The Ghost Map: The Story of London’s Most Terrifying Epidemic and How it Changed Science, Cities, and the Modern World by Steven Johnson (cholera, freakin’ terrifying)

Yellow Fever narratives:

Fever 1793 by Laurie Halse Anderson

An American Plague by Jim Murphy

Bring Out Your Dead: The Great Plague of Yellow Fever in Philadelphia in 1793 by J.M. Powell

Fever Season: The Epidemic of 1878 That Almost Destroyed Memphis, and the People Who Saved It by Jeanette Keith

Smallpox narratives:

The Fever of 1721: The Epidemic That Revolutionized Medicine and American Politics by Stephen Coss

Pox Americana: The Great Smallpox Epidemic of 1775-82 by Elizabeth Fenn


It was a little more than a year ago when I touched Lake Erie for the first time. The next day we returned to Oklahoma with a handful of lake rocks (I grew up near Lake Superior calling them dinosaur eggs) and a sense that I was getting excited about something that might never happen. I wasn’t sure I would ever have the chance to visit Lake Erie again, so I made a big deal about seeing it while we were in Cleveland for Matt’s job interview. There was some sentimentality to that – Lake Erie would be my fourth Great Lake! How could I go back to Oklahoma, and wherever the job hunt landed us from there, having been so close to Erie and doing nothing about it? So I did something about it. I insisted we see Lake Erie, so we did.

Shortly after we moved here, I started thinking to myself: Why not visit them all? I was only one lake away from completing a HOMES checklist. Lake Huron was my first, as a toddler; Lake Michigan came next as we ferried back and forth to visit family in Milwaukee; then Lake Superior, practically an inland ocean; and, finally, Lake Erie. I had to find a way to make it to Lake Ontario.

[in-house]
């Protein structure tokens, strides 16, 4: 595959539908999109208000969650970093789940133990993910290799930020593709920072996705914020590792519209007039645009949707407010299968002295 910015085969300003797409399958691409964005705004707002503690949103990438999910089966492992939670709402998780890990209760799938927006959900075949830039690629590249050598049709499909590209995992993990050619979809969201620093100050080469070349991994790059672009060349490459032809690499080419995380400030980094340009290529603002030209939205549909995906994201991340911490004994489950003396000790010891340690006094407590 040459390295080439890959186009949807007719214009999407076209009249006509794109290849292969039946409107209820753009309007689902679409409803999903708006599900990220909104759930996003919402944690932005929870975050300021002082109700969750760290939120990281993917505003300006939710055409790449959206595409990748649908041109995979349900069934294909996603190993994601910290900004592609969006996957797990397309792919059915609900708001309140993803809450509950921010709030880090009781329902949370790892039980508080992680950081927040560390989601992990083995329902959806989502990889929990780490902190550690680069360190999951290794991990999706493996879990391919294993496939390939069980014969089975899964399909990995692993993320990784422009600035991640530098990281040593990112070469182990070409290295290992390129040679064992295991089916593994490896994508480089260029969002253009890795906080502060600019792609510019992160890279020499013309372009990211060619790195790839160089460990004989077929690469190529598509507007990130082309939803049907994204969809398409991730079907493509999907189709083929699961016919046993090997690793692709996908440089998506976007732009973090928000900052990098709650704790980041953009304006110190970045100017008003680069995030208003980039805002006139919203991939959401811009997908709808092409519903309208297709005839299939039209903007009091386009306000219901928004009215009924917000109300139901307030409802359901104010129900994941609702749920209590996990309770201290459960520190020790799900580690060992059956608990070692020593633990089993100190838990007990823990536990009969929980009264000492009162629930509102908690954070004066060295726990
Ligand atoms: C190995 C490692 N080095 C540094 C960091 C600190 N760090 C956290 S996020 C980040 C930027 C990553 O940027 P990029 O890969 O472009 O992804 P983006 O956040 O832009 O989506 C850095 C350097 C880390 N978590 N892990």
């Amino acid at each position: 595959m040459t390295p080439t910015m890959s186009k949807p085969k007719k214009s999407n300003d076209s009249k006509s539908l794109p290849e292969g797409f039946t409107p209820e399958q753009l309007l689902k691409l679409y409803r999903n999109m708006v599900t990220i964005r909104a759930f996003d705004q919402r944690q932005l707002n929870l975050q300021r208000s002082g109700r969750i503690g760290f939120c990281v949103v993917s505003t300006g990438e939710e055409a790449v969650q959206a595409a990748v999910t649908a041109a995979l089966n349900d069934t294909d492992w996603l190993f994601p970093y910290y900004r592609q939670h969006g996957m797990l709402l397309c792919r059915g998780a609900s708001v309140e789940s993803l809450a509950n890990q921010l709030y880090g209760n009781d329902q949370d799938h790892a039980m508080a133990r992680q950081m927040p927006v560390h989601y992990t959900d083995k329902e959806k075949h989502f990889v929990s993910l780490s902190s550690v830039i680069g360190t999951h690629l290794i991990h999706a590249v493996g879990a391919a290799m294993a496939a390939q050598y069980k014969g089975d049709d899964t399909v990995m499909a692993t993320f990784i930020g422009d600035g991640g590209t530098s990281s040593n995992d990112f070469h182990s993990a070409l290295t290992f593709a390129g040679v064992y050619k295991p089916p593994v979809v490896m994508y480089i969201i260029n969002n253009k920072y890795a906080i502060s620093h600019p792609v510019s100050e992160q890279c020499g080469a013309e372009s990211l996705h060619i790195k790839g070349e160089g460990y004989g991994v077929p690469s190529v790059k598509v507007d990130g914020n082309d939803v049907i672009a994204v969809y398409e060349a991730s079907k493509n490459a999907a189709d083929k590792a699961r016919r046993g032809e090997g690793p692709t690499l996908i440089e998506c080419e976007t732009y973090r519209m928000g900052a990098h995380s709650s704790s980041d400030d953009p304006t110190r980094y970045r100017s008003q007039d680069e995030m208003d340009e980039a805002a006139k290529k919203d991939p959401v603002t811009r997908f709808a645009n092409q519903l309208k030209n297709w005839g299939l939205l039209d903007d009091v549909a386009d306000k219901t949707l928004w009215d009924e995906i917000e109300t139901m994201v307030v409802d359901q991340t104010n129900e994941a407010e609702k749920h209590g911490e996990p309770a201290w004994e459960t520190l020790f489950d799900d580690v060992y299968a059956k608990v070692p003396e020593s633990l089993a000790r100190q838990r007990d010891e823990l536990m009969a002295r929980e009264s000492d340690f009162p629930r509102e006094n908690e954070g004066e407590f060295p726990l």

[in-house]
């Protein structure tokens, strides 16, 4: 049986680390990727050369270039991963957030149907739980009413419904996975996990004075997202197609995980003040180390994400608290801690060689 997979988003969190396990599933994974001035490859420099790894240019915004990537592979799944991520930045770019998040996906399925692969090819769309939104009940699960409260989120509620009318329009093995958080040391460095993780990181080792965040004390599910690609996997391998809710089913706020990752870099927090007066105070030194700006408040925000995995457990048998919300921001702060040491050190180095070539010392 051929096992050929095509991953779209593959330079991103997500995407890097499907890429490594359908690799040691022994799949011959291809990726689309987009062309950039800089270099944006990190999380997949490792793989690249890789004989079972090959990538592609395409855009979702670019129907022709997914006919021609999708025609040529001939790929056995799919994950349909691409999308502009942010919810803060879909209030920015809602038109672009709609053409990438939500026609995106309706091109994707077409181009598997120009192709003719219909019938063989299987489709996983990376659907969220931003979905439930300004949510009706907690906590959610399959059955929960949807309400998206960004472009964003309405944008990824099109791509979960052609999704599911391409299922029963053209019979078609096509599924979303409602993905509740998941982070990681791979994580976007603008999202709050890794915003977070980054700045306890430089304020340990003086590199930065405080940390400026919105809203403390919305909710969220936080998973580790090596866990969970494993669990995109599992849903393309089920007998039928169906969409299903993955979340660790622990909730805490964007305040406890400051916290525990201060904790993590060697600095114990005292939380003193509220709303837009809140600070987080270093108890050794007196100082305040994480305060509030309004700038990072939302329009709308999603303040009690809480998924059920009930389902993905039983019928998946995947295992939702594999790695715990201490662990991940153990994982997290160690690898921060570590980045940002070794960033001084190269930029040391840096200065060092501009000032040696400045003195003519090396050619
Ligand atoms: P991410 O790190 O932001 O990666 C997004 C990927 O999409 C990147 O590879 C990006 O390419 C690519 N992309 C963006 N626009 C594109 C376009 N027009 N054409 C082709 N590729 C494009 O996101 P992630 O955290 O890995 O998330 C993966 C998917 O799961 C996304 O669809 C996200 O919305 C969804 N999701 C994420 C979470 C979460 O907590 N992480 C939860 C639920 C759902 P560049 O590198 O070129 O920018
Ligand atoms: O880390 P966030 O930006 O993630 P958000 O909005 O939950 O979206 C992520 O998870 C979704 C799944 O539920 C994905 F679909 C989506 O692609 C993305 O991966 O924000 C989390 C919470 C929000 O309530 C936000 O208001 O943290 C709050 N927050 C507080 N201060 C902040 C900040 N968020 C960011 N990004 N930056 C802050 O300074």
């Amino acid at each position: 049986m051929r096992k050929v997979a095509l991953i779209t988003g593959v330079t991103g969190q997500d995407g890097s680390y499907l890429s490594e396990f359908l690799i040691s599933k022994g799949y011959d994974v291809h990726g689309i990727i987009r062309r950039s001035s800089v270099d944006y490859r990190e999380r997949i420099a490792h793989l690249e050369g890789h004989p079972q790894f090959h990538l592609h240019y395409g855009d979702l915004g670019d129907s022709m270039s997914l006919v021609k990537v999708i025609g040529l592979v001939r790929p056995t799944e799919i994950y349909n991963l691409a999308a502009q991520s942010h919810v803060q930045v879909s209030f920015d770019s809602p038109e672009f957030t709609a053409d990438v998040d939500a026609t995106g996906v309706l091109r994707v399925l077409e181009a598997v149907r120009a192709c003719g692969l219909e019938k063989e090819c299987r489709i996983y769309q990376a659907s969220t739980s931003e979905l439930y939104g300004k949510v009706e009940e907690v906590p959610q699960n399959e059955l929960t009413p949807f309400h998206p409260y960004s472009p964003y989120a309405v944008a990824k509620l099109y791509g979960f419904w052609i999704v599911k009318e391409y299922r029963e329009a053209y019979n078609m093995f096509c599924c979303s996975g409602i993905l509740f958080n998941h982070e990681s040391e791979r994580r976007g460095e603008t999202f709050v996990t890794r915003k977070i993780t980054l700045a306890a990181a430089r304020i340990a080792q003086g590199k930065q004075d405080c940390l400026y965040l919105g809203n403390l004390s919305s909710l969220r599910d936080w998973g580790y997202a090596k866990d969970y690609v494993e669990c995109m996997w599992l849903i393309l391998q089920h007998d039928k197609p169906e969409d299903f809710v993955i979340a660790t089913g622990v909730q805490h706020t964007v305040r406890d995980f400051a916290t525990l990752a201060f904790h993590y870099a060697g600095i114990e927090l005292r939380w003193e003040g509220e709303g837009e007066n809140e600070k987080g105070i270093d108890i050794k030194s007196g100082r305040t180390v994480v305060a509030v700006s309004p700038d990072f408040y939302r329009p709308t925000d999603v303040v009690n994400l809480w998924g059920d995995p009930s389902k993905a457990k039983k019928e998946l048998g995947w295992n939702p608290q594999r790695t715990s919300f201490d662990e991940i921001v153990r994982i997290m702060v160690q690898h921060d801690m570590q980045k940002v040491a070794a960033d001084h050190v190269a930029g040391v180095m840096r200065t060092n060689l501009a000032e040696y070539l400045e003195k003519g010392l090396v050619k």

(Some people are unfamiliar with the HOMES acronym. Each letter represents one of the Great Lakes, making it easier to name them all. Because of my childhood in Upper Michigan, I have always been familiar with HOMES, even when the maps in our social studies class didn’t even include Michigan’s upper peninsula and, therefore, erased Lake Superior’s existence altogether. I always look for this mistake on every map I encounter. Did they forget the UP again? Why is half of Michigan missing from the map? It’s practically a habit by now, forged by years of being part of a population ignored by mapmakers.)

I like it here in Northeast Ohio. No, no, no. I take that back. I love it here. There was a sense of homecoming for me, of returning to a place I’ve been before but not really. I can’t quite give this feeling over to hiraeth, seeing as I never longed for this place. Perhaps there is a different word out there, formed and better understood by a different culture, but this feeling, for me, is more like finding home in a place I never knew I wanted to be. I’ve spent so much of my life in Michigan and Wisconsin, surrounded by these Great Lakes, that it was like returning from a thirty-year trip across the country. These lakes are all connected to each other. Being here is familiar. Being here is like being home.

So when Matt and I began our drive on I-90 to Buffalo, across Pennsylvania and New York, I never felt like we’d really left home. Lake Erie was never far away. In fact, during some stretches of highway, like in Erie, Pennsylvania, or across the New York state line, Lake Erie was right next to us, showing off her shades of blue during the breaks in the rain. We rented a gorgeous historic rowhouse apartment in downtown Buffalo for two nights, and our only plans involved eating authentic Buffalo wings, seeing Niagara Falls, and touching Lake Ontario. Again, I couldn’t stand being so close to my fifth, and final, Great Lake and doing nothing about it. So I did something about it. I insisted we see Lake Ontario, so we did.

At this point you’re probably expecting photographs of Niagara Falls, but no. Niagara Falls was gorgeous. It literally took my breath away. But I am still blown away by the fact that every single Great Lake finds its way into the Niagara River, churning and swirling and frothing before plunging down 170 feet on its way to Lake Ontario.

And here she is…




I think back on my years in Oklahoma, when I was grasping at anything familiar to make it feel like home. I begged that it be temporary, and it was. But even those short four years were made to feel longer by my need to feel at home. I might not have known where exactly I belonged, but I knew then, as I know now, that I didn’t belong there.

This is where I belong…for now. Back in the Great Lakes. Back where my earliest memories were formed. Collecting dinosaur eggs on the beach, staring out at the endless horizon, waiting for icebergs to flow by, crossing my fingers for an aurora sighting, and catching a glimpse of the giant container ships as they maneuver their way from one inland ocean to another. From Lake Ontario to the most northern reaches of Lake Superior.

This is familiar. This is home.